16 Aug. 1860–9 June 1924
Locke Craig, governor and legislator, was born in Bertie County of Scottish heritage. His paternal ancestors had come in 1749 from Ireland to Orange County, where they played an active role in the Revolution and afterward. His father, Andrew Murdock Craig, was a Baptist minister and scholar known for his cultivated tastes; his mother, Clarissa Rebecca Gilliam, was of an influential Bertie County family.
Craig, who was named for the English philosopher John Locke, grew up on the family farm in Bertie County. His mother, widowed shortly after the Civil War, sold the farm and accompanied him to The University of North Carolina when he was only fifteen. Scholarly from boyhood, he blossomed at Chapel Hill into an active student leader. Upon graduation at nineteen he was the youngest person ever to have gained his degree there; he was chosen commencement speaker for his oratorical skills. Among his classmates at the university was Charles B. Aycock, with whom in later years he would often share the stage in Democratic party struggles.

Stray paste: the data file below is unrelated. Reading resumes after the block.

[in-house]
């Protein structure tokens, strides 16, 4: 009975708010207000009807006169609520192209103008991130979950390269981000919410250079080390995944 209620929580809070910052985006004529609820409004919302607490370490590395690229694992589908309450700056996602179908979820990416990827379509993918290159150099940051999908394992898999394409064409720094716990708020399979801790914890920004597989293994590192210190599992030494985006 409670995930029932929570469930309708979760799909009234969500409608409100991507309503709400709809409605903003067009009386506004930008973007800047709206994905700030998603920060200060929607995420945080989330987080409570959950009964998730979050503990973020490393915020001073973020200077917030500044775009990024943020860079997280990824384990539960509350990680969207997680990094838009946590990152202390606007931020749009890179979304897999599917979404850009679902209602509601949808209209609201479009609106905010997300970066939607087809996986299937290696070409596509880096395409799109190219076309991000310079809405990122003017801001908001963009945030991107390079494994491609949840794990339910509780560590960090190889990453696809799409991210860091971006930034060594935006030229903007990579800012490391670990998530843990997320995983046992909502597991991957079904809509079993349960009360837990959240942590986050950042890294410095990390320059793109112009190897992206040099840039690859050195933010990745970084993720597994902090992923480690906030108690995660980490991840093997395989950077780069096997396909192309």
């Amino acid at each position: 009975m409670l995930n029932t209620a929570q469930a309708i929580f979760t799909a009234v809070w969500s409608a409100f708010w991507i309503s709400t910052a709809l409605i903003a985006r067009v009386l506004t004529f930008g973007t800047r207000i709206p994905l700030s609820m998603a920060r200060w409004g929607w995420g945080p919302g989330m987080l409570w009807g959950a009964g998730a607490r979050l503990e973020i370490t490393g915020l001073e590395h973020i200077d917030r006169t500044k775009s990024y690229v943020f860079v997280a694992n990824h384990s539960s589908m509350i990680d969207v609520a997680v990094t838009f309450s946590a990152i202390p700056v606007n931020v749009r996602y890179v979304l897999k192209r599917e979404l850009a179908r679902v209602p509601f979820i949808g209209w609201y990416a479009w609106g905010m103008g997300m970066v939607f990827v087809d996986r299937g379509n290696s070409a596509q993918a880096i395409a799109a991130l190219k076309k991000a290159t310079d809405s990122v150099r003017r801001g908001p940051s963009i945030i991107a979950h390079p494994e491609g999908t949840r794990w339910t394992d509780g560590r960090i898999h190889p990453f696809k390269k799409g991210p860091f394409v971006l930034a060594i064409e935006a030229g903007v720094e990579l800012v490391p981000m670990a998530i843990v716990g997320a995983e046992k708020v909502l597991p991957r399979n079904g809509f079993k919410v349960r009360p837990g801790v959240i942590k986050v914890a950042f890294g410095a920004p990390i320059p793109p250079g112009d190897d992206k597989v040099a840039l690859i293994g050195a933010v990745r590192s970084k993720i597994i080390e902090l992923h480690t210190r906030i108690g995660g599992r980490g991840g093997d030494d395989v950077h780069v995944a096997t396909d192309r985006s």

After graduation, Craig taught chemistry at the university briefly and for a time was a teacher at a private Chapel Hill school. In 1883 he moved to Asheville to set up a law practice. Thereafter, his home would always be in the mountains, and he was destined to become, after Zebulon B. Vance, that section's most eloquent political spokesman. Though he was short in stature, his fine features and commanding voice were impressive; in later years he would be known throughout the state as the "Little Giant of the West."